Physical and Chemical Properties and Changes
Properties of matter distinguish one substance from another.
Physical properties are characteristics of matter that can be observed and measured without changing the chemical composition of the substance. They are characteristics of substances not associated with changes in the chemical identity of the substance. Color and density are physical properties. One can determine the color of gold by just looking at it, and the density of gold can be determined by measuring the mass and volume of a given amount of it and dividing the mass by the volume. Neither of these determinations involve any change in the chemical character of gold.
The determination of some physical properties, such as melting and boiling point temperatures, are accompanied by physical changes, which are changes that involve changes in the state of the substance. The changes of solid water (ice) to liquid water to gaseous water (steam) are physical changes. The water in all three states is composed of H2O molecules, so the chemical identity of the water stays the same while the physical changes take place. When table sugar (sucrose, C12H22O11) dissolves in coffee, the sugar molecules are separated from each other, but they are still C12H22O11, so the dissolving of sugar in coffee is a physical change.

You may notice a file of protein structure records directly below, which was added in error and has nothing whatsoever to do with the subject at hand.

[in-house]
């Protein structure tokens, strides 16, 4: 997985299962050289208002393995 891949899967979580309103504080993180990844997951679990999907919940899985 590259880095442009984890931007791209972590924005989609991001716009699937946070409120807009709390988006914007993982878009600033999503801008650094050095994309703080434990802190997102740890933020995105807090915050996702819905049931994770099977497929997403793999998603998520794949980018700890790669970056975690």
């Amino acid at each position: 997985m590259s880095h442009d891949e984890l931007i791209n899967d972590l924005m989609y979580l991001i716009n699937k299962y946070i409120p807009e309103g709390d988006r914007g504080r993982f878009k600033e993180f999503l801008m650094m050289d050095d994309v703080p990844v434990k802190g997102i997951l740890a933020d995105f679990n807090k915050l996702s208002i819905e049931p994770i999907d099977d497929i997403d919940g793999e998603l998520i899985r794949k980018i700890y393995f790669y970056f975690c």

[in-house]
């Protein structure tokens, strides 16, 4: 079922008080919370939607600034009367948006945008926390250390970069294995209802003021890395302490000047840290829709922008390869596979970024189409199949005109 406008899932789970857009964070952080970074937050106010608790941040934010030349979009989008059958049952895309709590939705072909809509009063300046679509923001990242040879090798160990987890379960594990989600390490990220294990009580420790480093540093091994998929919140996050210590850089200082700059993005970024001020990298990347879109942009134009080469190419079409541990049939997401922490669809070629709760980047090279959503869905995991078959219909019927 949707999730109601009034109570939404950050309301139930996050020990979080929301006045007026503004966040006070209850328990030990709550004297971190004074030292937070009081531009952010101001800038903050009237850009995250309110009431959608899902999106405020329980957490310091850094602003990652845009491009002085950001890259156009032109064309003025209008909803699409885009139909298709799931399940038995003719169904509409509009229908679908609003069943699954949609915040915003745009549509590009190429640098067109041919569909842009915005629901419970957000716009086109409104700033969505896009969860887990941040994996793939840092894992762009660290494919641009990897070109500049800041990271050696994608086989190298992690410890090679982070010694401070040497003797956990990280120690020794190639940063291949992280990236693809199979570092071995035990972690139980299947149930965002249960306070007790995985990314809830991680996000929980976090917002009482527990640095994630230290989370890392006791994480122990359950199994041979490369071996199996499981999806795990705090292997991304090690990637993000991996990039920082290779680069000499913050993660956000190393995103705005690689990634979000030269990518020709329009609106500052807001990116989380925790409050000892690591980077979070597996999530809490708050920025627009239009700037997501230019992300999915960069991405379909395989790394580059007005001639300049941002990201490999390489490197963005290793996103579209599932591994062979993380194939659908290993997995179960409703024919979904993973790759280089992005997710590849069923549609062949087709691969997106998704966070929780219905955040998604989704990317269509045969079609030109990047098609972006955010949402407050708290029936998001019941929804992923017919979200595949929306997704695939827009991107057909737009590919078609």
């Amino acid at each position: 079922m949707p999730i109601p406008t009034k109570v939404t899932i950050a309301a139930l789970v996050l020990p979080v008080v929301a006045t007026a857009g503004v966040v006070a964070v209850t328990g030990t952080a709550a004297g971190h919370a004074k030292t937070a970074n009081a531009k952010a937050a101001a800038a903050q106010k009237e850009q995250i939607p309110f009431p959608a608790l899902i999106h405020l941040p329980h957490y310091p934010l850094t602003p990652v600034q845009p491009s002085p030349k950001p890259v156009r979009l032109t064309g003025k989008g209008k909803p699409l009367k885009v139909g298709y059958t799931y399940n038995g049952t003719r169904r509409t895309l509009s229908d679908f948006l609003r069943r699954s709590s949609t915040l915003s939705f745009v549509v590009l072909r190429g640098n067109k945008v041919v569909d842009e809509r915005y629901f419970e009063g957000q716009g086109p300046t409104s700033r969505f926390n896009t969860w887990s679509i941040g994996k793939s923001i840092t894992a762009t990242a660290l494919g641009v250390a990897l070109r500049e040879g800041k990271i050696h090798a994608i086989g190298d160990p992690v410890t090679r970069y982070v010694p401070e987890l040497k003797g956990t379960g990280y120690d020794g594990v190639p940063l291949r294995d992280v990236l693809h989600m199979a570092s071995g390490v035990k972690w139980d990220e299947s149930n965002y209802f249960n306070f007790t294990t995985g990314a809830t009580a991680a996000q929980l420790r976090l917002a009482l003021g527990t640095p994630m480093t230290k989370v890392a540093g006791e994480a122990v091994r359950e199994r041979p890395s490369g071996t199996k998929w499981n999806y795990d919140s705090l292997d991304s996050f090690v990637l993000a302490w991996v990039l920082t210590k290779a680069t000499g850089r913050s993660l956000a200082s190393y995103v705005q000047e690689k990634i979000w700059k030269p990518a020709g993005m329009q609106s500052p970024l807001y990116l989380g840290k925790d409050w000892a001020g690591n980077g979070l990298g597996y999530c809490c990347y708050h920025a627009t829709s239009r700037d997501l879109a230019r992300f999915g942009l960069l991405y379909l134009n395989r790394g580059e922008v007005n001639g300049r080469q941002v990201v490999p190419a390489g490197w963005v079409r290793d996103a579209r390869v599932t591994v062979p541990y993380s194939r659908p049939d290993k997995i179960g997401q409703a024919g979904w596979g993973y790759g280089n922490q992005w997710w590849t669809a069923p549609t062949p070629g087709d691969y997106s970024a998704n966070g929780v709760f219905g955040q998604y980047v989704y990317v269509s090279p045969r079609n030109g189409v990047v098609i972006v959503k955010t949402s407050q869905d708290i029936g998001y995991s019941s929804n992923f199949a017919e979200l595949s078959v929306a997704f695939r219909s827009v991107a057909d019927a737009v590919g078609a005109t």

Chemical changes (or chemical reactions) are changes for which one or more pure substances (elements or compounds) are transformed into one or more different pure substances, and chemical properties are descriptions of chemical reactions a substance undergoes. When hydrogen gas burns, it combines with oxygen to form water. The hydrogen, H2, and oxygen, O2, molecules have been transformed into water molecules, H2O, so this is a chemical change. The fact that hydrogen reacts with oxygen to form water is a chemical property. Changes in color or odor often accompany chemical changes. Carefully heating sugar on the stove can melt the sugar, which is a physical change, but if you heat it too much, it will burn, leading to a change in color and a smell we associate with burning. The burning of sugar involves chemical changes.
Intensive properties are properties that are independent of the amount of substance. Gold has the same color whether you have a tiny flake or a large gold bar, and the temperatures of the flake and bar are the same if they have been sitting the same room all day. Color and temperature are intensive properties. Extensive properties are properties that are dependent on the amount of substance. There is a lot more matter in the gold bar than the small flake of gold, so the masses and volumes of the flake of gold and the gold bar are very different. Mass and volume are examples of extensive properties.
Methane, CH4, and the chlorofluorocarbon CFC-12, CF2Cl2, can both do environmental damage. Using the descriptions below for each substance, identify some of the physical and chemical properties of methane and CFC-12, identify each property as an intensive or extensive property, and identify the changes mentioned as chemical or physical changes.